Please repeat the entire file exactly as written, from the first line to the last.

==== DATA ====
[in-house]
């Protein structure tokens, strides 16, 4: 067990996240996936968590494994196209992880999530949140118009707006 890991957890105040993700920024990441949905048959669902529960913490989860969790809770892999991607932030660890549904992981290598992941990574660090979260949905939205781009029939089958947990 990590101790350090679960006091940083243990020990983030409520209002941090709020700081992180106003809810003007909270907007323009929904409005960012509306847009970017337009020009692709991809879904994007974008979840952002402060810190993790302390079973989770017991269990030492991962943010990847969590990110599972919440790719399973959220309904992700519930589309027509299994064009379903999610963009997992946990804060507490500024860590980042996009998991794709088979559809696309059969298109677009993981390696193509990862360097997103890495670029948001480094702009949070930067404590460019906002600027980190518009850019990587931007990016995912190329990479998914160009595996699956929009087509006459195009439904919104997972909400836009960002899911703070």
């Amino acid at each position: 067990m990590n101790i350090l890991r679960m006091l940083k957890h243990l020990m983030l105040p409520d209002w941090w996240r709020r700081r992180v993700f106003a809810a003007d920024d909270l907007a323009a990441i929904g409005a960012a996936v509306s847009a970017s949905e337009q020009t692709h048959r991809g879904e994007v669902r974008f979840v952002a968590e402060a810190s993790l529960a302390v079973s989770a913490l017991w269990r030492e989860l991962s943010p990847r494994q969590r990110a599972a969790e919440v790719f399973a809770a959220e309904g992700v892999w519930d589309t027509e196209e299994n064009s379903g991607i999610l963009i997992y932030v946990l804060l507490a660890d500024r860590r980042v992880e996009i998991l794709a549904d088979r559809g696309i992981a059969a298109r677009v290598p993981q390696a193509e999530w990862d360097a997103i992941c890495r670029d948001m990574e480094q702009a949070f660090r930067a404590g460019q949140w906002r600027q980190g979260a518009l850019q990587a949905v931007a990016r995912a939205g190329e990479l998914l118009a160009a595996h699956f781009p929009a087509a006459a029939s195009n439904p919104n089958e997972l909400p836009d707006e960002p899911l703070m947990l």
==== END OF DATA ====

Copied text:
[in-house]
């Protein structure tokens, strides 16, 4: 067990996240996936968590494994196209992880999530949140118009707006 890991957890105040993700920024990441949905048959669902529960913490989860969790809770892999991607932030660890549904992981290598992941990574660090979260949905939205781009029939089958947990 990590101790350090679960006091940083243990020990983030409520209002941090709020700081992180106003809810003007909270907007323009929904409005960012509306847009970017337009020009692709991809879904994007974008979840952002402060810190993790302390079973989770017991269990030492991962943010990847969590990110599972919440790719399973959220309904992700519930589309027509299994064009379903999610963009997992946990804060507490500024860590980042996009998991794709088979559809696309059969298109677009993981390696193509990862360097997103890495670029948001480094702009949070930067404590460019906002600027980190518009850019990587931007990016995912190329990479998914160009595996699956929009087509006459195009439904919104997972909400836009960002899911703070």
């Amino acid at each position: 067990m990590n101790i350090l890991r679960m006091l940083k957890h243990l020990m983030l105040p409520d209002w941090w996240r709020r700081r992180v993700f106003a809810a003007d920024d909270l907007a323009a990441i929904g409005a960012a996936v509306s847009a970017s949905e337009q020009t692709h048959r991809g879904e994007v669902r974008f979840v952002a968590e402060a810190s993790l529960a302390v079973s989770a913490l017991w269990r030492e989860l991962s943010p990847r494994q969590r990110a599972a969790e919440v790719f399973a809770a959220e309904g992700v892999w519930d589309t027509e196209e299994n064009s379903g991607i999610l963009i997992y932030v946990l804060l507490a660890d500024r860590r980042v992880e996009i998991l794709a549904d088979r559809g696309i992981a059969a298109r677009v290598p993981q390696a193509e999530w990862d360097a997103i992941c890495r670029d948001m990574e480094q702009a949070f660090r930067a404590g460019q949140w906002r600027q980190g979260a518009l850019q990587a949905v931007a990016r995912a939205g190329e990479l998914l118009a160009a595996h699956f781009p929009a087509a006459a029939s195009n439904p919104n089958e997972l909400p836009d707006e960002p899911l703070m947990l």